May 15, 2017
When thinking about this blog, I was reminded of an old joke: There are 10 kinds of people in the world: those who understand binary and those who do not. Sorry, but it still makes me smile Now to...
When thinking about this blog, I was reminded of an old joke:
There are 10 kinds of people in the world: those who understand binary and those who do not.
Sorry, but it still makes me smile
Now to the blog.
Embedded developers often need to work “close to the hardware.” Stated another way, the raw bit patterns used in control registers need to be visualized and manipulated. Clearly, the way to represent such a register would be in binary, just ones and zeros, but this is not a commonly available option in high-level languages or even assembly. So, it’s normal to resort to other options.
Early in my programming career, once I had passed my Fortran period, I use DEC minicomputers, which were very popular at that time. Originally, these machines had odd, by today’s standards, word sizes—12 or 18 bits, for example. There’s nothing sacred about the 8-, 16-, or 32-bit words that we see universally today. With these older machines, grouping the bits into threes made sense, particularly as the instruction sets often used 3-bit fields. So, I became adept at working in octal and could see the binary values intuitively.
As the PDP-8, for example, was a “real” computer, I would commonly need to enter some binary code via a line of switches on the front panel. When DEC introduced the PDP-11, it started the trend toward the word sizes that are now common. These machines used 16 bits, but DEC persisted with using octal, even though the most significant digit could only be a one or a zero. As the instruction set still had some 3-bit fields, this made some sense. Later, when the 32-bit VAX came along, DEC started using hexadecimal like everyone else.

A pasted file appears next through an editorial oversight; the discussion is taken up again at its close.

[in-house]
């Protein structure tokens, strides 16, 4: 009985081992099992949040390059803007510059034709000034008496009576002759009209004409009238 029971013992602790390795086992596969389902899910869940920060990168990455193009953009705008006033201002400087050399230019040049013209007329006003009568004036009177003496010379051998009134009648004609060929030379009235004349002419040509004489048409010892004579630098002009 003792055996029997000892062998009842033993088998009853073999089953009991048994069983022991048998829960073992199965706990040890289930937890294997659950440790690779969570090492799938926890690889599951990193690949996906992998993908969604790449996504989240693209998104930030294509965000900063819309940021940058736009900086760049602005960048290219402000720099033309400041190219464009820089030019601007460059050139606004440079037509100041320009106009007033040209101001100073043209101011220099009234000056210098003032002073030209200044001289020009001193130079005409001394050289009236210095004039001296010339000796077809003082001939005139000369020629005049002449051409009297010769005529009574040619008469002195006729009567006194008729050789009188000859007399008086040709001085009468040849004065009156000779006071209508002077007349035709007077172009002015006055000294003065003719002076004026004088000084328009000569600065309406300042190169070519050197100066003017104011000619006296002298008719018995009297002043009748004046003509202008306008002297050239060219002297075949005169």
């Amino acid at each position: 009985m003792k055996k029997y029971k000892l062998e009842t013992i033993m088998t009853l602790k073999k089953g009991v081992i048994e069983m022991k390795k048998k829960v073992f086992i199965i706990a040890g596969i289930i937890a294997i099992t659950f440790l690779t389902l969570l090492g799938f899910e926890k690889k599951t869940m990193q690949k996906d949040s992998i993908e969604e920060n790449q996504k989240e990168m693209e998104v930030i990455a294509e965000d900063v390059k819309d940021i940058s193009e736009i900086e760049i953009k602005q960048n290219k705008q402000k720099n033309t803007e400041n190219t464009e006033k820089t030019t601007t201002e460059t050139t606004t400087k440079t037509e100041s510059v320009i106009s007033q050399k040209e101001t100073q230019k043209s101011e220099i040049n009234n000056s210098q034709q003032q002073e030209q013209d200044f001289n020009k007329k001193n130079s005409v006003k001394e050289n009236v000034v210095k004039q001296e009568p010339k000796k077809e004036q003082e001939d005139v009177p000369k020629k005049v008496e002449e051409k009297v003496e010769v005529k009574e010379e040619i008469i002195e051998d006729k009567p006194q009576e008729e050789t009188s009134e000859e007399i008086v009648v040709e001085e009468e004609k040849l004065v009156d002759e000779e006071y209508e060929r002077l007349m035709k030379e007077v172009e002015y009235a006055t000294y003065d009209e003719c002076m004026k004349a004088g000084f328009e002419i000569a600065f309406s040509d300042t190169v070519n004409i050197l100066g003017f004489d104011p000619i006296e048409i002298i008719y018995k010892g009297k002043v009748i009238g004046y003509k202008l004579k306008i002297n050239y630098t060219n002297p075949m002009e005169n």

Despite the number of years that have passed, I’ve never felt 100% at home with hex. Visualizing 0x0C as 00001100 doesn’t come naturally. Some time ago, I wanted to be able to include binary values in my C/C++ code, so I created a binary.h file, which had lines in it like:
#define b00000000 ((unsigned char) 0×00)
#define b00000001 ((unsigned char) 0×01)
#define b00000010 ((unsigned char) 0×02)
This worked well. Let me know if you’d like a copy of the file.
Colin Walls is an Embedded Software Technologist at Mentor Graphics’ Embedded Software Division.